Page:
The Mavericks acquired Larkin, the No. 18 pick in 2013, in a draft-night trade. An injury-riddled rookie year put him on the outside looking in at Dallas’ rotation this season. He understood the Mavericks were trying to win now around Dirk Nowitzki – “Dirk deserves that,” Larkin said – and predicted a trade. Dallas dealt him to the Knicks in June.

In New York, he realized the Knicks were trying to maximize 2015 cap space. So, he also understood why they called him into an office just before the season to tell him they were declining his option for the 2015-16 season.

Now, Larkin will become an unrestricted free agent this summer – a rare predicament/opportunity for a player with his résumé and a crucial moment for the Knicks, who’ve long struggled to develop and keep young talent.

Larkin’s production – 5.4 points, 2.3 assists, 1.8 rebounds and 1.2 steals in 23.0 minutes per game – is modest, but he’s beginning to make good on the potential he showed before the draft. The 5-foot-11 point guard jumped 44 inches at the combine, the fifth-best mark in the DraftExpress database. He also had the fastest sprint time among players drafted in his class.

No doubt, Larkin, who turned pro following his sophomore season at Miami and is the son of baseball Hall of Famer Barry Larkin, has talent. His upside makes New York’s decision to decline his option all the more suspect.

The Knicks’ motivations are clear. They want to pursue big-time free agents next summer, pitching Carmelo Anthony’s star power, Phil Jackson’s winning pedigree and New York’s market share. By declining Larkin’s option and presumably renouncing him, they’ll gain $1,150,227 in cap room. If they renounce all their free agents, they could create more than $22 million in cap space.

Depending where the salary cap actually lands, declining Larkin’s option could make the difference between New York being able to offer someone a max contract. If that proves to be the case and the Knicks land a big free agent, the move will be a huge success.

But it’s risky to cast aside a promising young player on a cheap contract just for the chance of signing a star, especially when dropping the young player isn’t even guaranteed to increase the odds of nabbing the star. What if the Knicks would have had enough cap room to sign their top target with Larking remaining on the roster?

It’s not as if the Knicks can afford to keep throwing away young talent. That’s what got them into their current mess.

Make no mistake: Larkin is hardly an elite prospect. But he’s a former top-20 pick under the age of 24, a combination that shows his potential. Sure, there are 68 such players in the league, making the distinction far from unique. But Larkin is the Knicks’ only one.

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The Pacers are the only other team outside playoff position with so few top-20 picks under age 24. Of course, the Pacers probably would be in playoff position if Paul George hadn’t gotten hurt.

What’s the Knicks’ excuse?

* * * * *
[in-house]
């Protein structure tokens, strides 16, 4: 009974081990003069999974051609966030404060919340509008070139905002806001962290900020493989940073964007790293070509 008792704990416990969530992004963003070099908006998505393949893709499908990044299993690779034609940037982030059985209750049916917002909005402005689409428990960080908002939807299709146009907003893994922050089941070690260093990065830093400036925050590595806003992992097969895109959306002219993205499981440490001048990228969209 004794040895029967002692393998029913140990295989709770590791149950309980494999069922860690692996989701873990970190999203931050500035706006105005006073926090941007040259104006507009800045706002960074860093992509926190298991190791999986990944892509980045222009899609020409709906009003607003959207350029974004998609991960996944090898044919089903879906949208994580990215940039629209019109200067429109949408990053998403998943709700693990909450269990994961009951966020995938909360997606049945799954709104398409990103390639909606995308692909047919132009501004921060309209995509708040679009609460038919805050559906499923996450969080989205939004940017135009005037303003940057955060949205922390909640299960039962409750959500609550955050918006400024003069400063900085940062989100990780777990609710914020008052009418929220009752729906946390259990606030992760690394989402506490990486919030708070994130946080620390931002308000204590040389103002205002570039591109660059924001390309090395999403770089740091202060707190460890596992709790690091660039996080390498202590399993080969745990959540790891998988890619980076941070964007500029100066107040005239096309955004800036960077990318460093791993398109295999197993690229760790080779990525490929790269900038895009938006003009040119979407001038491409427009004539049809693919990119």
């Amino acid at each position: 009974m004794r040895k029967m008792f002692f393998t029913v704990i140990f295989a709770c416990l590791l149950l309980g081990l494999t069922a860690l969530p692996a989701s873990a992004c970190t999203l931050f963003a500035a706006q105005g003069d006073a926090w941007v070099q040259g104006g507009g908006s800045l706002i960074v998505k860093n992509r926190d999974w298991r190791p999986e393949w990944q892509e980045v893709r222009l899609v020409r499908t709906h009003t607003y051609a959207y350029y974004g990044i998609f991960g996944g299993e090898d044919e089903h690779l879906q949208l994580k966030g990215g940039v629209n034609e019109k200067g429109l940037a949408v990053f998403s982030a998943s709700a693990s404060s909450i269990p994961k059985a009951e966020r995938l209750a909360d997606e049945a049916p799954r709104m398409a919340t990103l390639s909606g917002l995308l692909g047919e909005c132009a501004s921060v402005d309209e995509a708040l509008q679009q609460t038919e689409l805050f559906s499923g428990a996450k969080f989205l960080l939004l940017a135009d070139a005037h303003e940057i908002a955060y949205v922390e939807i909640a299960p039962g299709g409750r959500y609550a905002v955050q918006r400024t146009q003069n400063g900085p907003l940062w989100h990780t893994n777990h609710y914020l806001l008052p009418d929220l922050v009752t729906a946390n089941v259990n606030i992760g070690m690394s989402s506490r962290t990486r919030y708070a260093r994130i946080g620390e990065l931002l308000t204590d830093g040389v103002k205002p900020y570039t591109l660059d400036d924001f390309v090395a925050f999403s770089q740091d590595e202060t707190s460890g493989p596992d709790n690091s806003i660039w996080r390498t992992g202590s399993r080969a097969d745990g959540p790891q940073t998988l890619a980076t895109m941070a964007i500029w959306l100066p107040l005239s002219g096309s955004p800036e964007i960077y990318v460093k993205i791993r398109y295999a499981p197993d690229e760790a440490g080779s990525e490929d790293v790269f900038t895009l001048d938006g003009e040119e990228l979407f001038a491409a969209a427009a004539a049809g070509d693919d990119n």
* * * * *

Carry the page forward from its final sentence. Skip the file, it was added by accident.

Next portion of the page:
Not only are they bad (5-21), they’re choosing to let one of their better young players hit unrestricted free agency. Again, it’s not necessarily the wrong move – New York attracts free agents like few franchises – but it’s certainly intriguing.

Only one other player in the 2013 draft class had his third-year option declined – No. 30 pick Nemanja Nedovic, whom the Warriors outright waived because he couldn’t get on the court. In the last three years just five other first-round picks had their third-year options declined: Fab Melo, Kendall Marshall, Royce White, Jared Cunningham and JaJuan Johnson. Larkin has been much more productive than that group, save Marshall, whom the Wizards waived before he popped up with the Lakers for a surprisingly strong sophomore season.

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Larkin still has the rest of this season to build on his total, and if he continues to progress – his 0.5 win shares are up from –0.1 last season – he could pass Marshall. He could also earn himself a raise first-round picks typically can’t get.

Larkin said he wants to re-sign with the Knicks, and they left that door open when informing him they were declining his option.

“I love it here. I want to be here,” Larkin said. “Obviously, I want to help bring the Knicks back to what they used to be.”

But the Knicks can offer Larkin only up to the $1,675,320 he would have earned on his rookie-scale contract. Any other team can pay more.

Will any?

He’s at least trending in the right direction.

Larkin broke his ankle just before what would have been his first summer league, and he didn’t make his NBA debut until the season was a few weeks underway. He never found his footing in Dallas, struggling between D-League stints.

“He basically didn’t have a rookie season,” Knicks coach Derek Fisher said.

Larkin doesn’t find that assessment far off.

“It was definitely the most frustrating time of my life,” Larkin said.

The Knicks offered him a second chance, and when Jose Calderon got hurt, a starting spot. Larkin started 12 of New York’s first 13 games, gaining valuable experience.

“This is like a redshirt rookie year,” Larkin said.

So far, one of Larkin’s biggest areas of improvement is 3-point shooting. He has made 13-of-35 shots from beyond the arc (42.9 percent), up from 12-of-38 (31.6) last season. Perhaps that’s due just to a small sample, but Larkin said he feels much more comfortable on those long-distance shots.